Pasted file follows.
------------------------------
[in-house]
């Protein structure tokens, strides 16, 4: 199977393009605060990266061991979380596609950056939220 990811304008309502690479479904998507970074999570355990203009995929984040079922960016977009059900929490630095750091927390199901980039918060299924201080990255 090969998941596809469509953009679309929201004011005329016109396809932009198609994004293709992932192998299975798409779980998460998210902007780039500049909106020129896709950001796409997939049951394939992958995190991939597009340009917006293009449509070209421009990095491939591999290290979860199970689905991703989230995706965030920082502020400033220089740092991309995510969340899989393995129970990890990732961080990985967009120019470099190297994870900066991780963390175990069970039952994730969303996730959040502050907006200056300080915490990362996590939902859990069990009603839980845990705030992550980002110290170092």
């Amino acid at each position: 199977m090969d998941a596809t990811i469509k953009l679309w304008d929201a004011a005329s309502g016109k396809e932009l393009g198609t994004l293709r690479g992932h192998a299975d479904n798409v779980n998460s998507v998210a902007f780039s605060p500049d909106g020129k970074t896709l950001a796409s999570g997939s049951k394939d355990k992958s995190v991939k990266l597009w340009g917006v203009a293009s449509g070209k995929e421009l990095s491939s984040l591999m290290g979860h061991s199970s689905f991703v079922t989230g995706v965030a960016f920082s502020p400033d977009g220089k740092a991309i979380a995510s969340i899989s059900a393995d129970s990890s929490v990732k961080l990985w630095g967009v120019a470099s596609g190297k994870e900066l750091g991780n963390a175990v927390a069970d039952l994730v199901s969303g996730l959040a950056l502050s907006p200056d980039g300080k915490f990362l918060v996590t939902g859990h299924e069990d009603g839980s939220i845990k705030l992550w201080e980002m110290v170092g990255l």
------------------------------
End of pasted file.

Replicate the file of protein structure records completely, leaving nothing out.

[in-house]
């Protein structure tokens, strides 16, 4: 199977393009605060990266061991979380596609950056939220 990811304008309502690479479904998507970074999570355990203009995929984040079922960016977009059900929490630095750091927390199901980039918060299924201080990255 090969998941596809469509953009679309929201004011005329016109396809932009198609994004293709992932192998299975798409779980998460998210902007780039500049909106020129896709950001796409997939049951394939992958995190991939597009340009917006293009449509070209421009990095491939591999290290979860199970689905991703989230995706965030920082502020400033220089740092991309995510969340899989393995129970990890990732961080990985967009120019470099190297994870900066991780963390175990069970039952994730969303996730959040502050907006200056300080915490990362996590939902859990069990009603839980845990705030992550980002110290170092």
């Amino acid at each position: 199977m090969d998941a596809t990811i469509k953009l679309w304008d929201a004011a005329s309502g016109k396809e932009l393009g198609t994004l293709r690479g992932h192998a299975d479904n798409v779980n998460s998507v998210a902007f780039s605060p500049d909106g020129k970074t896709l950001a796409s999570g997939s049951k394939d355990k992958s995190v991939k990266l597009w340009g917006v203009a293009s449509g070209k995929e421009l990095s491939s984040l591999m290290g979860h061991s199970s689905f991703v079922t989230g995706v965030a960016f920082s502020p400033d977009g220089k740092a991309i979380a995510s969340i899989s059900a393995d129970s990890s929490v990732k961080l990985w630095g967009v120019a470099s596609g190297k994870e900066l750091g991780n963390a175990v927390a069970d039952l994730v199901s969303g996730l959040a950056l502050s907006p200056d980039g300080k915490f990362l918060v996590t939902g859990h299924e069990d009603g839980s939220i845990k705030l992550w201080e980002m110290v170092g990255l």